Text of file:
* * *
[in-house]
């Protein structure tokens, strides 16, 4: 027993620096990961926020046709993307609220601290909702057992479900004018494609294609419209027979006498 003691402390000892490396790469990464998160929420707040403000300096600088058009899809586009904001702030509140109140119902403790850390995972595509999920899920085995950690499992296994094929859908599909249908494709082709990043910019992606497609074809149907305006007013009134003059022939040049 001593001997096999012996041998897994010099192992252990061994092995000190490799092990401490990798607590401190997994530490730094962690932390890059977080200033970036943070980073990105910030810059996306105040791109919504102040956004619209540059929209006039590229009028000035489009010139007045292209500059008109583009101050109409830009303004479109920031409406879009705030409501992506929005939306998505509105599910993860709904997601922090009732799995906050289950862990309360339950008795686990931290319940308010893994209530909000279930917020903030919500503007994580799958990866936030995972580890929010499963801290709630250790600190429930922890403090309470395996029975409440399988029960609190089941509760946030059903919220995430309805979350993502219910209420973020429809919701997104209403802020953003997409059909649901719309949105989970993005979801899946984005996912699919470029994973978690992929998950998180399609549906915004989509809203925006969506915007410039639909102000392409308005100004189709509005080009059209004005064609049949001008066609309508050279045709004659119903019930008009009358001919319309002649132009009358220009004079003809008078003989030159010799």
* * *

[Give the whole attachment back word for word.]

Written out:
[in-house]
């Protein structure tokens, strides 16, 4: 027993620096990961926020046709993307609220601290909702057992479900004018494609294609419209027979006498 003691402390000892490396790469990464998160929420707040403000300096600088058009899809586009904001702030509140109140119902403790850390995972595509999920899920085995950690499992296994094929859908599909249908494709082709990043910019992606497609074809149907305006007013009134003059022939040049 001593001997096999012996041998897994010099192992252990061994092995000190490799092990401490990798607590401190997994530490730094962690932390890059977080200033970036943070980073990105910030810059996306105040791109919504102040956004619209540059929209006039590229009028000035489009010139007045292209500059008109583009101050109409830009303004479109920031409406879009705030409501992506929005939306998505509105599910993860709904997601922090009732799995906050289950862990309360339950008795686990931290319940308010893994209530909000279930917020903030919500503007994580799958990866936030995972580890929010499963801290709630250790600190429930922890403090309470395996029975409440399988029960609190089941509760946030059903919220995430309805979350993502219910209420973020429809919701997104209403802020953003997409059909649901719309949105989970993005979801899946984005996912699919470029994973978690992929998950998180399609549906915004989509809203925006969506915007410039639909102000392409308005100004189709509005080009059209004005064609049949001008066609309508050279045709004659119903019930008009009358001919319309002649132009009358220009004079003809008078003989030159010799």